Investment Insights are written by Angeles' CIO Michael Rosen
Michael has more than 30 years of experience as an institutional portfolio manager, investment strategist, and investment consultant.
In some respects, this is a golden age for labor. The unemployment rate has dropped to 4.9% from a high of 10% in October 2009. It’s not quite as low as the 3.8% in early 2000, or the post-war low of 2.5% in 1953, but it’s pretty close to full employment. The broadest measure of unemployment (U-6, which includes discouraged as well as part-time workers who would like full-time jobs) is somewhat elevated, but has fallen sharply to 9.7%, from a high of 17.1%. 143 million Americans are employed, the most ever. The average wage is over $25/hour, also the highest ever. Initial claims for unemployment benefits is just 0.18% of payrolls, the lowest on record (graph below).
To be sure, there are pockets of concern. Growth in wages has been modestly accelerating, but is still very low in historical terms, 2.2% over the past year. Low wage growth doesn’t surprise me, though, as it is consistent with the very low productivity gains we’ve seen in this recovery. Raising productivity is the key to long-term improvement in the standard of living, and there is much debate about how to accomplish this. Some, notably Robert Gordon of Northwestern, argue that productivity gains are in the past, not to be seen again. I believe he’s wrong, but I admit that’s more an article of faith than I can support with hard evidence, for now.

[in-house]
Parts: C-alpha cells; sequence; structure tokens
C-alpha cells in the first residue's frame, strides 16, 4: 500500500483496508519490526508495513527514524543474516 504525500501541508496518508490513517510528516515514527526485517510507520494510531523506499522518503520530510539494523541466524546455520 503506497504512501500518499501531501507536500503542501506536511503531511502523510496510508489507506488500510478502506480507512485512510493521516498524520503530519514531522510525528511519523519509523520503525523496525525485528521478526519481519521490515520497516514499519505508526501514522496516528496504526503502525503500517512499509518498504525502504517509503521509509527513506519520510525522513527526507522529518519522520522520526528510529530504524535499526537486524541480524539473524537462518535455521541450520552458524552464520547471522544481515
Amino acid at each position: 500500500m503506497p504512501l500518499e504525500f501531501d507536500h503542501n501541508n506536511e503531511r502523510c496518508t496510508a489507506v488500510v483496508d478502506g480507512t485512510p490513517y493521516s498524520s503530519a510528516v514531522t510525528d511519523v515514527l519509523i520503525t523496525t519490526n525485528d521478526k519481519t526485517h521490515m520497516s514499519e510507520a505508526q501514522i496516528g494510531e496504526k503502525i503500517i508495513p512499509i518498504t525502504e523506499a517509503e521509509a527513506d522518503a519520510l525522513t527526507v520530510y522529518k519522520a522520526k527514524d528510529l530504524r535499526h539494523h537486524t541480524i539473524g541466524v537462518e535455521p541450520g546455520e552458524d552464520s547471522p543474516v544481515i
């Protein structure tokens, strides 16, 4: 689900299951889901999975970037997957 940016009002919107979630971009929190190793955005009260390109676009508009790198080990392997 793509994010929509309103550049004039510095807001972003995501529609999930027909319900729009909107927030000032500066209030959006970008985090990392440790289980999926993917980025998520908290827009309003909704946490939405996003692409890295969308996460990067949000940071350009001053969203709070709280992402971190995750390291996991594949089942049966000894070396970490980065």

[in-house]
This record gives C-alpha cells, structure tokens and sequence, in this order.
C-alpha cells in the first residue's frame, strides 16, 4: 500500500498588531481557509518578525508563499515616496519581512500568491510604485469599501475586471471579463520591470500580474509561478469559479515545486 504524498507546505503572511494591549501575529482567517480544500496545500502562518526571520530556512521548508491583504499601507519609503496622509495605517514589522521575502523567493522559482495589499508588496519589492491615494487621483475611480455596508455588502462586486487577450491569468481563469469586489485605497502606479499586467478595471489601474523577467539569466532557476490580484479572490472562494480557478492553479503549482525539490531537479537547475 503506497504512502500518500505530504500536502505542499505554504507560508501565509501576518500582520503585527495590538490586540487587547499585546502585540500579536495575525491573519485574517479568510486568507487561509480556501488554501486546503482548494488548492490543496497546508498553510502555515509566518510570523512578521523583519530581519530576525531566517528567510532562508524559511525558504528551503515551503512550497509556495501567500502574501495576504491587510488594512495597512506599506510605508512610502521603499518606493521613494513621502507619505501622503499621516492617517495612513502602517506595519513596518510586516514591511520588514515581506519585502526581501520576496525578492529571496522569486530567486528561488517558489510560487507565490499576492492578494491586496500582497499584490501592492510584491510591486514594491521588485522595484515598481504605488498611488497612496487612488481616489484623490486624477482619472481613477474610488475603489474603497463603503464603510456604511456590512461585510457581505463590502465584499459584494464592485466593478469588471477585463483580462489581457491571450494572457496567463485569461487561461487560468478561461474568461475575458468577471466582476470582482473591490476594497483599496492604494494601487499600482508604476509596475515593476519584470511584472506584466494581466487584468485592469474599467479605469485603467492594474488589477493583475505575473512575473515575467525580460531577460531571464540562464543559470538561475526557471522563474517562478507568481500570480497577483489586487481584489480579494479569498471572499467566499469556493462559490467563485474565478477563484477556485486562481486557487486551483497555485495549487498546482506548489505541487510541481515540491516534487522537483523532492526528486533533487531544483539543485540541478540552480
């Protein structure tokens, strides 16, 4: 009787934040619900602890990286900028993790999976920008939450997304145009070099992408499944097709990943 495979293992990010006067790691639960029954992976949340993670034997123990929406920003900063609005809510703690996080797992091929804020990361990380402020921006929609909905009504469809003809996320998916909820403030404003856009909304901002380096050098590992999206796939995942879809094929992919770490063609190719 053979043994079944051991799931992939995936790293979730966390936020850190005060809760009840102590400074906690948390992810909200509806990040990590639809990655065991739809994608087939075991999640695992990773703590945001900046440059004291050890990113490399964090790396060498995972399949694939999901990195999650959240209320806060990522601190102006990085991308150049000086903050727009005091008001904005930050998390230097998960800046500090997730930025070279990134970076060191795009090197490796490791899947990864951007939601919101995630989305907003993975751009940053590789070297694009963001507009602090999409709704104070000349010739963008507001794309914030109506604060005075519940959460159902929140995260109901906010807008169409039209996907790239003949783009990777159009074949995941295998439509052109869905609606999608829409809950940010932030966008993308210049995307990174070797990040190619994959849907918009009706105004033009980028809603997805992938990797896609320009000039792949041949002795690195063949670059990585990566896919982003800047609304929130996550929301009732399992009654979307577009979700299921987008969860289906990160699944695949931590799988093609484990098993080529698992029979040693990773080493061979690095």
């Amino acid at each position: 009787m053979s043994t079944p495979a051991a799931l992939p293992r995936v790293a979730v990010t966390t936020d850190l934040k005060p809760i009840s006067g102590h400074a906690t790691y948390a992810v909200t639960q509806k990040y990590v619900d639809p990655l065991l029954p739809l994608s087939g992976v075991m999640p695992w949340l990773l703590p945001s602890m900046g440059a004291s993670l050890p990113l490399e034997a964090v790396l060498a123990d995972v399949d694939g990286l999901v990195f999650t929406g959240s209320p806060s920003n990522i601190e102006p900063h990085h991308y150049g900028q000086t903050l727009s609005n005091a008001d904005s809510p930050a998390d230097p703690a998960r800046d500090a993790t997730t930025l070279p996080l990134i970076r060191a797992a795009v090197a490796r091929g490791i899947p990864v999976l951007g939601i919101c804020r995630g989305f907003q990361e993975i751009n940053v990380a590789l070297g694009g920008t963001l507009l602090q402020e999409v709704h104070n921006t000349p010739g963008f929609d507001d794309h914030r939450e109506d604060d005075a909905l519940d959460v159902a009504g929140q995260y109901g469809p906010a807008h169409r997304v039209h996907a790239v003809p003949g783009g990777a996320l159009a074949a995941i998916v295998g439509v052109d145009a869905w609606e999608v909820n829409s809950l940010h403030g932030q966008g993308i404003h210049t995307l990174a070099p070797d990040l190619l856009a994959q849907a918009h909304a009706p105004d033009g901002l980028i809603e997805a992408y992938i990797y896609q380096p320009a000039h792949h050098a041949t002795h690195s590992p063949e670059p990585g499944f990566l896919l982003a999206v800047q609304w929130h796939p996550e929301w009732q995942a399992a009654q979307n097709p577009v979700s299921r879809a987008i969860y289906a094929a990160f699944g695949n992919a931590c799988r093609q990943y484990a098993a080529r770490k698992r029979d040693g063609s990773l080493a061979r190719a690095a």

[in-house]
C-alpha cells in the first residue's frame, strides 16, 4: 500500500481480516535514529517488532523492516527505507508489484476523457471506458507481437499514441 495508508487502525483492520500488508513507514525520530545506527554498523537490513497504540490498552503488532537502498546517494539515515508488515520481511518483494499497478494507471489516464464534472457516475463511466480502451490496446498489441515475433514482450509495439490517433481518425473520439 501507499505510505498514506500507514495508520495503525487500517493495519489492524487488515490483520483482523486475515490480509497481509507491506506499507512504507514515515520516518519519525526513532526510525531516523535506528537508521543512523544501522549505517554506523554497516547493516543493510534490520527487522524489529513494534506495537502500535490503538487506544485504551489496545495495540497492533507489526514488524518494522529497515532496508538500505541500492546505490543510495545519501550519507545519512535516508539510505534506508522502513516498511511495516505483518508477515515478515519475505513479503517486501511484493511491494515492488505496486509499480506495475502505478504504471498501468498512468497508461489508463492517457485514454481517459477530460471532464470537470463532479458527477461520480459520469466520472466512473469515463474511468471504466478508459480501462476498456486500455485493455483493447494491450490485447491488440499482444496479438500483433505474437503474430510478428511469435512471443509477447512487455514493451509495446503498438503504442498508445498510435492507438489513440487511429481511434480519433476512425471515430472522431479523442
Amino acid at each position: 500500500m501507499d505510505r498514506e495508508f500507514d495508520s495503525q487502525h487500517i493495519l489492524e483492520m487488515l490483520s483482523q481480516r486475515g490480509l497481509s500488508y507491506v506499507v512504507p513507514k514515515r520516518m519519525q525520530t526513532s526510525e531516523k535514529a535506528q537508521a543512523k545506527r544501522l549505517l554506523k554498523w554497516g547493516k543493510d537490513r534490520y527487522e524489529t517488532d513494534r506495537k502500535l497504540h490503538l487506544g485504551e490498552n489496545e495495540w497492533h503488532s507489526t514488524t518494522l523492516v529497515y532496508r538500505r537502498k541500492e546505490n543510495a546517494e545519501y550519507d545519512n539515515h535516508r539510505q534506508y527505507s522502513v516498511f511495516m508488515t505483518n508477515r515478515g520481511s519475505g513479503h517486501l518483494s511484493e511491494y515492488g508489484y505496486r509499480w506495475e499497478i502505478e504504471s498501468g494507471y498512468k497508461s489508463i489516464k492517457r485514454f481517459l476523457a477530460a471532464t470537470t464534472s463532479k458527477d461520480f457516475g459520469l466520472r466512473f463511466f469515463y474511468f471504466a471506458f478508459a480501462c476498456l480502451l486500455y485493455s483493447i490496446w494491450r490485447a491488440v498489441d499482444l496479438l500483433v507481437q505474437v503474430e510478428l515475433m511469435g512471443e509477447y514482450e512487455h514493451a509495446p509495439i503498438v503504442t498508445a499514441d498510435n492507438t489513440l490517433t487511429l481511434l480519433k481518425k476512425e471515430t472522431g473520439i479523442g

Beyond low productivity growth, the other structural concern I have is the labor participation rate. More than 67% of working age adults were working in 2000, dipping to 66% on the cusp of the 2008 recession. Today, less than 63% are employed (graph below).
Demographics explain a lot of this decline. The estimate below shows a “natural” decline in the participation rate to around 64% due to aging, with the remaining +1% explained by other factors. Those factors include rising disability, more education and the business cycle.
The rise in disability is poorly understood: jobs have become less dangerous as they’ve become less physical, so why would disability rolls be rising? Perhaps there has been an increase in non-physical disability, or the qualifications have been relaxed, or the aging workforce is more susceptible to disability, or all of the above or more. We do know that younger people are staying in school longer, as the participation rate fell sharply over the past 8 years for those under age 25, from 59.2% to 55.5%. Interestingly, the participation rate for workers over age 55 increased from 38.9% to 40.1% over this recent period. Lastly, the business cycle influences the participation rate. In the past 5 months, September 2015 to February 2016, as the economic recovery continued, the labor force expanded by 2.02 million workers. All, plus a few more, found jobs.
So, there’s a lot of good news on the labor front. But the long-term, let’s call it the “structural,” trend in the participation rate is likely to head lower due to demographic factors, capping the potential output of the economy. Coupled with low productivity growth, our national wealth will likely accrete at a slower pace than in the past.
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